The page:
|US7777954||Jan 30, 2007||Aug 17, 2010||Qualcomm Mems Technologies, Inc.||Systems and methods of providing a light guiding layer|
|US7813026||Jan 21, 2005||Oct 12, 2010||Qualcomm Mems Technologies, Inc.||System and method of reducing color shift in a display|
|US7845841||Aug 28, 2006||Dec 7, 2010||Qualcomm Mems Technologies, Inc.||Angle sweeping holographic illuminator|
|US7855827||Oct 6, 2006||Dec 21, 2010||Qualcomm Mems Technologies, Inc.||Internal optical isolation structure for integrated front or back lighting|
|US7864395||Oct 27, 2006||Jan 4, 2011||Qualcomm Mems Technologies, Inc.||Light guide including optical scattering elements and a method of manufacture|
|US7907319||May 12, 2006||Mar 15, 2011||Qualcomm Mems Technologies, Inc.||Method and device for modulating light with optical compensation|
|US8040589||Feb 11, 2009||Oct 18, 2011||Qualcomm Mems Technologies, Inc.||Devices and methods for enhancing brightness of displays using angle conversion layers|
|US8045252||Feb 20, 2008||Oct 25, 2011||Qualcomm Mems Technologies, Inc.||Spatial light modulator with integrated optical compensation structure|
|US8049951||Apr 14, 2009||Nov 1, 2011||Qualcomm Mems Technologies, Inc.||Light with bi-directional propagation|
|US8061882||Apr 1, 2009||Nov 22, 2011||Qualcomm Mems Technologies, Inc.||Illumination device with built-in light coupler|
|US8068710||Dec 7, 2007||Nov 29, 2011||Qualcomm Mems Technologies, Inc.||Decoupled holographic film and diffuser|
|US8107155||Oct 6, 2006||Jan 31, 2012||Qualcomm Mems Technologies, Inc.||System and method for reducing visual artifacts in displays|
|US8111445||Jan 15, 2008||Feb 7, 2012||Qualcomm Mems Technologies, Inc.||Spatial light modulator with integrated optical compensation structure|
|US8111446||Dec 19, 2008||Feb 7, 2012||Qualcomm Mems Technologies, Inc.||Optical films for controlling angular characteristics of displays|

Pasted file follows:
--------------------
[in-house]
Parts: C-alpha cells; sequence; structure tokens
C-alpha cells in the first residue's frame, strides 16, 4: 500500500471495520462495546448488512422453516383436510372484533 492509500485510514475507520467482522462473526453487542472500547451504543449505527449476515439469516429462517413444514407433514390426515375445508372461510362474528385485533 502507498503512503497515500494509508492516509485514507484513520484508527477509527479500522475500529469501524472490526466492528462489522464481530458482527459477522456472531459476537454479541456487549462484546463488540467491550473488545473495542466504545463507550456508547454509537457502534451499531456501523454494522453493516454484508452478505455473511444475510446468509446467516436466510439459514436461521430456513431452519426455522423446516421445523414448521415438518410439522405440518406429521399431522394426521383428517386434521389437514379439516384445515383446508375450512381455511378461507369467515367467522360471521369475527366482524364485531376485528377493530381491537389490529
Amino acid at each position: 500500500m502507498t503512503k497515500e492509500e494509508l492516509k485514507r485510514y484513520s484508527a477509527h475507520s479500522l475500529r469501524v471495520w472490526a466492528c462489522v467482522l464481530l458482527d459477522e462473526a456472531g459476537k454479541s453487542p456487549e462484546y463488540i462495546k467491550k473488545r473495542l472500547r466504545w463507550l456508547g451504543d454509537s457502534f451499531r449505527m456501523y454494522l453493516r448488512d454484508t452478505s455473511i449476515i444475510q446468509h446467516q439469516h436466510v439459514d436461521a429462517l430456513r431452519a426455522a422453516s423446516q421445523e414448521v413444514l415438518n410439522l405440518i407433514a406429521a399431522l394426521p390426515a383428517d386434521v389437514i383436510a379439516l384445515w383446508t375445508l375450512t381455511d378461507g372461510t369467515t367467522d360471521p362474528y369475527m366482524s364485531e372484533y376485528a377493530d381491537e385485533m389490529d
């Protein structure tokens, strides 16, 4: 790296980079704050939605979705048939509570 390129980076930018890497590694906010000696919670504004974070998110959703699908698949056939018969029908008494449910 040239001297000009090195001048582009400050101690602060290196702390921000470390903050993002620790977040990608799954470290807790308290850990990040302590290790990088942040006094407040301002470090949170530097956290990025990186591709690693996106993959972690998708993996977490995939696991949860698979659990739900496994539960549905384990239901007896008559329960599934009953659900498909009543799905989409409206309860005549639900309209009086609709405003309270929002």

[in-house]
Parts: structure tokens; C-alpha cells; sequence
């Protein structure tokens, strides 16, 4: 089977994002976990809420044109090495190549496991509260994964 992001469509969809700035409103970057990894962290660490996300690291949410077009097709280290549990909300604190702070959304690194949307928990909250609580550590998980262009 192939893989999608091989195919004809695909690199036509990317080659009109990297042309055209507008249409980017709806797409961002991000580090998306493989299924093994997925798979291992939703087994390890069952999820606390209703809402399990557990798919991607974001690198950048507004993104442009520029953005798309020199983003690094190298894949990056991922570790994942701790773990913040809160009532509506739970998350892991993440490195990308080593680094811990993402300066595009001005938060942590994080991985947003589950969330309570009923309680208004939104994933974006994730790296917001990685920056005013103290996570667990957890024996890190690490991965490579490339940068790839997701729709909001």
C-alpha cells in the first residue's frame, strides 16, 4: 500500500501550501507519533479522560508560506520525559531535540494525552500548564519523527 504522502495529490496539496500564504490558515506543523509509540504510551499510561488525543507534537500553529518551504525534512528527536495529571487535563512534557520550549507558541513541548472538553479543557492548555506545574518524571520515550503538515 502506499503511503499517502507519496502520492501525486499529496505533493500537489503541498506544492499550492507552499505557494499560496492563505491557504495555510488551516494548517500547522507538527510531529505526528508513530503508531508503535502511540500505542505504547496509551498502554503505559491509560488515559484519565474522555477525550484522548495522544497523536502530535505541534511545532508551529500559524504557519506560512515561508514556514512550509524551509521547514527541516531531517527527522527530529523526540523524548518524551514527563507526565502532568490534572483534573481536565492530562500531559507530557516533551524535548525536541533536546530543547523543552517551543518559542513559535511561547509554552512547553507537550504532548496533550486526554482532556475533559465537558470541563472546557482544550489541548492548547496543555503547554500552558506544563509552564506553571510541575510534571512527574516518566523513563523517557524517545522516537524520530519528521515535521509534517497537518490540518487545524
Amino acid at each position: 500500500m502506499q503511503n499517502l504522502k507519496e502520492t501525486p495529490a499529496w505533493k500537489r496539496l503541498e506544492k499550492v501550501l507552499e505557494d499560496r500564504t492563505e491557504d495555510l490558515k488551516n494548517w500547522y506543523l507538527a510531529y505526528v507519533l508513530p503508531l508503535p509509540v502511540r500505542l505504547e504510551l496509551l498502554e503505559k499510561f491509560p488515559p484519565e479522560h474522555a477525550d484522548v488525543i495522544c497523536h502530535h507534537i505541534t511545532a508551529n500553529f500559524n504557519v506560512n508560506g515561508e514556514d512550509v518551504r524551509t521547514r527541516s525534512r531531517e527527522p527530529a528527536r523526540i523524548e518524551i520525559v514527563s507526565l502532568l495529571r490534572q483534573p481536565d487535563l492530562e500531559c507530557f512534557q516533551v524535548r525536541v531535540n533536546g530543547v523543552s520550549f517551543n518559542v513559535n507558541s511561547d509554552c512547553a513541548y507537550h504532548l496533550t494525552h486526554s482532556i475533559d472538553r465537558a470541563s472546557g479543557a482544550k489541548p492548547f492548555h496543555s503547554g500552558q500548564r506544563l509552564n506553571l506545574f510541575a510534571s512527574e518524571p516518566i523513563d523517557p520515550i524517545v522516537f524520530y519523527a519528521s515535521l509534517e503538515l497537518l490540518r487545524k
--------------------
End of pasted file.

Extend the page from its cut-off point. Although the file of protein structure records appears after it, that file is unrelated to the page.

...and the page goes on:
|US8231257||Jun 10, 2009||Jul 31, 2012||Qualcomm Mems Technologies, Inc.||Large area light panel and screen|
|US8300304||Feb 11, 2009||Oct 30, 2012||Qualcomm Mems Technologies, Inc.||Integrated front light diffuser for reflective displays|
|US8348489||Jan 29, 2009||Jan 8, 2013||Qualcomm Mems Technologies, Inc.||Thin illumination system|
|US8368981||Apr 6, 2009||Feb 5, 2013||Qualcomm Mems Technologies, Inc.||Display device with diffractive optics|
|US8402647||Aug 25, 2010||Mar 26, 2013||Qualcomm Mems Technologies Inc.||Methods of manufacturing illumination systems|
|US8439546||May 23, 2012||May 14, 2013||Qualcomm Mems Technologies, Inc.||Large area light panel and screen|
|US8674616||Mar 29, 2011||Mar 18, 2014||Qualcomm Mems Technologies, Inc.||Distributed illumination system|
|US8721149||Jul 31, 2012||May 13, 2014||Qualcomm Mems Technologies, Inc.||Illumination device having a tapered light guide|
|US8740439||Dec 21, 2012||Jun 3, 2014||Qualcomm Mems Technologies, Inc.||Thin illumination system|
|US8798425||Nov 22, 2011||Aug 5, 2014||Qualcomm Mems Technologies, Inc.||Decoupled holographic film and diffuser|
|US8861071||Sep 9, 2011||Oct 14, 2014||Qualcomm Mems Technologies, Inc.||Method and device for compensating for color shift as a function of angle of view|
|US8872085||Sep 26, 2007||Oct 28, 2014||Qualcomm Mems Technologies, Inc.||Display device having front illuminator with turning features|
|US8902484||Dec 15, 2010||Dec 2, 2014||Qualcomm Mems Technologies, Inc.||Holographic brightness enhancement film|
|US8928967||Oct 4, 2010||Jan 6, 2015||Qualcomm Mems Technologies, Inc.||Method and device for modulating light|
|US8971675||Mar 28, 2011||Mar 3, 2015||Qualcomm Mems Technologies, Inc.||Interconnect structure for MEMS device|
|US8979349||May 27, 2010||Mar 17, 2015||Qualcomm Mems Technologies, Inc.||Illumination devices and methods of fabrication thereof|
|US9019183||Sep 24, 2007||Apr 28, 2015||Qualcomm Mems Technologies, Inc.||Optical loss structure integrated in an illumination apparatus|
|US9019590||Dec 27, 2011||Apr 28, 2015||Qualcomm Mems Technologies, Inc.||Spatial light modulator with integrated optical compensation structure|